Posts Tagged ‘figs’

These scones pretty much speak for themselves. Inspired, yet again, by Kim Boyce’s Good to the Grain, a cookbook that I apparently cannot get enough of, Kim brought together two of my favorite things: Figs and buckwheat.

If you’ve never baked with buckwheat flour, you’re in for a treat, and perhaps a bit of a surprise. Buckwheat flour is not fluffy or light, rather, it’s dusty and earthy. Grainy and on the strong side, what it lacks in gluten (you almost always have to blend it with other flours in baking) it makes up for in intensity and, in my world, beauty. I love buckwheat’s dark purplish, gray hues and sandy texture. It lends itself well to the way I like to photograph food, as still-life rather than simply dinner.


Kim Boyce’s Figgy Buckwheat Scones

I only tweaked one thing about this recipe, so I feel I can’t safely say it is “adapted”. I used raw sugar instead of regular cane as that is all I had on hand. Next time, for kicks, I may use honey or molasses as a substitute.

What you’ll need~

Dry Mix

1 cup buckwheat flour

1 1/4 cup all-purpose flour

1/2 cup raw sugar, or cane sugar

2 teaspoons baking powder

1/2 teaspoon kosher salt

Wet Mix

1 stick cold butter, cut into 1/4 inch chunks

1 1/4 cup heavy cream, I used whipping

1 cup fig butter (recipe below)

Sift your dry ingredients into a large bowl. If you’re using raw sugar you’ll have to stir that in after you’ve sifted the flours.

Add butter and rub the butter with your fingers until in becomes coarse like grains of rice.

Add cream and stir until the dough is just combined.

Turn the dough out onto a well floured surface and shape into a rectangle. Keep your hands and the surface floured, as the dough will be fairly sticky.

Using your rolling-pin, roll out dough into a rough rectangle that’s about 8×16 and 3/4 inch thick.

Spread the fig butter onto the dough. Roll the dough, starting from the long side, into a log. Make sure the seam is at the bottom of the log.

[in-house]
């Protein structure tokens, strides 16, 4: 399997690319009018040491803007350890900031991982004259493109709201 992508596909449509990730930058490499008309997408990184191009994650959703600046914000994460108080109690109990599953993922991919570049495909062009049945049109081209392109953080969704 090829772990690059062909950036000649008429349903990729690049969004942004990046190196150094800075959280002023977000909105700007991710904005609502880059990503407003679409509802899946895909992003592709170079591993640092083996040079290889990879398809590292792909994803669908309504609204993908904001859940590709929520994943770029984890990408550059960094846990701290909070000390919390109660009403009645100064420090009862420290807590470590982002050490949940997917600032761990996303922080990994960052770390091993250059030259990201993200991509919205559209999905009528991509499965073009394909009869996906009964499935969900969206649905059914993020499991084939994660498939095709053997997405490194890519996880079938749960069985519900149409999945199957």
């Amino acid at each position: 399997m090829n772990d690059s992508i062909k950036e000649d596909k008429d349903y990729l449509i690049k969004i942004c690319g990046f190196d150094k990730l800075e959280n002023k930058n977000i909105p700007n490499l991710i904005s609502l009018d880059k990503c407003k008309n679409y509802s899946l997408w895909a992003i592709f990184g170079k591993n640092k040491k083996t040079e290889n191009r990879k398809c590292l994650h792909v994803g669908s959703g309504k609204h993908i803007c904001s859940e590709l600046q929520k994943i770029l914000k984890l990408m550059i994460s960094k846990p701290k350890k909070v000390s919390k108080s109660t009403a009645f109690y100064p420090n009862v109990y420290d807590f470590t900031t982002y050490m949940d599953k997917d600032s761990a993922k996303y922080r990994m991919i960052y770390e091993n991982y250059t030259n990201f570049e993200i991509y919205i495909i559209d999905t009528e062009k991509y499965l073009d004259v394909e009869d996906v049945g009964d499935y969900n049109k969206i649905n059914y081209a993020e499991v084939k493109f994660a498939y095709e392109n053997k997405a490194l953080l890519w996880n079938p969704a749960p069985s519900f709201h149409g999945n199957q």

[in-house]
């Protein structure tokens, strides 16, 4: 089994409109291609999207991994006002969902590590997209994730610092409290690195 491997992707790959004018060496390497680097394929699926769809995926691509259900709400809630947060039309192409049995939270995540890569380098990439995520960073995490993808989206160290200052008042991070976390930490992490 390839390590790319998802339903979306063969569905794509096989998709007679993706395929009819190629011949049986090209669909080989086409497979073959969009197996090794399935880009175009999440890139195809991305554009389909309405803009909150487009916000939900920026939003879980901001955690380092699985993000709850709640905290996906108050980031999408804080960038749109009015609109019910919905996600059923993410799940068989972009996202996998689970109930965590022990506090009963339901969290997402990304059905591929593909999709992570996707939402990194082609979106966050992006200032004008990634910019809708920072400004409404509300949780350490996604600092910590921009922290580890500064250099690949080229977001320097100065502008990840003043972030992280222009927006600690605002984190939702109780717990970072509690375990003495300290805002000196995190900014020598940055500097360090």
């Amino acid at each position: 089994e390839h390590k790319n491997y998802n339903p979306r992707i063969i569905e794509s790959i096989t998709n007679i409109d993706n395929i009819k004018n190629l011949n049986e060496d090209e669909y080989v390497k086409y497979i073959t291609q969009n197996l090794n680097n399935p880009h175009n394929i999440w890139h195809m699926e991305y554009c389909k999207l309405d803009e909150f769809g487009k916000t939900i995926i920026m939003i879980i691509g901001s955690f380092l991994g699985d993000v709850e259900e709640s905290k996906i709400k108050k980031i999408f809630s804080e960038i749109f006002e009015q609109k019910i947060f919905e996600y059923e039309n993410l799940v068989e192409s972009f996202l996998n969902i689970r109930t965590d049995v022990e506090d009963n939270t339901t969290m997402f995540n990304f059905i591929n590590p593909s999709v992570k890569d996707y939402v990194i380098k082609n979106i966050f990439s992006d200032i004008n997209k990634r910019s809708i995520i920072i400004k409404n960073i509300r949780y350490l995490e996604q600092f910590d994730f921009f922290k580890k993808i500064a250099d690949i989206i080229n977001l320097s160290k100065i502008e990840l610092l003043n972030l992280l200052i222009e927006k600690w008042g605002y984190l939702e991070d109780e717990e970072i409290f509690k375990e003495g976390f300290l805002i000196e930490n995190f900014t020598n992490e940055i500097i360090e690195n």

Cut the log in half and place on a plate. Cover loosely with plastic wrap and place in the fridge for 30 minutes.

Meanwhile, preheat the oven to 350 and line your baking sheet with parchment paper.

When the logs are finished chilling, remove from your refrigerator and cut each half into 6 even pieces. You want the scones to be about 1 1/4 inch wide.

Place the scones face up on the baking sheet and bake for about 40 minutes, rotating halfway through.

The scones should be golden brown on the bottom. Eat warm straight from the oven.

Fig Butter

I tweaked this recipe a bit as well. I didn’t have any port on hand, so I used Marsala. Worked like a charm.

What you’ll need~

1/2 cup raw sugar

2 whole cloves

1 star anise

1 cup red wine

1/2 cup Marsala, or Port

12 ounces dried Black Mission figs, stems removed

1/4 teaspoon cinnamon

1 stick butter, softened

Pour 1/4 cup water and the sugar in a small saucepan and gently stir with a wooden spoon incorporating the sugar. Don’t let the sugar splash up the sides of the pan.

Add the cloves and the star anise.

Bring the mixture to a boil over medium heat and cook for about 8 minutes.

Add the red wine, Marsala, figs and cinnamon and cook over medium, stirring, for another 2 minutes.

Reduce your heat to a simmer and cook figs for 30 minutes, stirring occasionally.

Remove the pan from the heat and let cool to room temperature.

Spoon out the cloves and anise and pour the figs and liquid into your food processor. Process for about a minute.

Add the butter and process until the mixture is smooth.

Spread on to figgy scones, or store in the refrigerator for about a month.


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There are few things more historically sensual than proscuitto and figs. Bring the two together, and your senses merge the salty sweet flavors in a union that lingers on your tongue in a way I am sure the Romans were fond of.

I’ve never been a big fan of prosciutto, mostly because I don’t like ham. Not even a little bit. However, when I was introduced to prosciutto di Parma everything changed. I found prosciutto di Parma lacking in that chewy salty texture you find in American prosciutto. Di Parma is a bit drier and earthier then its American counterpart. The flavors are rich without being fatty. The Italians have been making prosciutto di Parma the same way for more than 2000 years using only two ingredients: pig and salt. Add fresh figs to the mix, and well, there’s quite of bit of closed-eye moaning as you pop the duet in your mouth.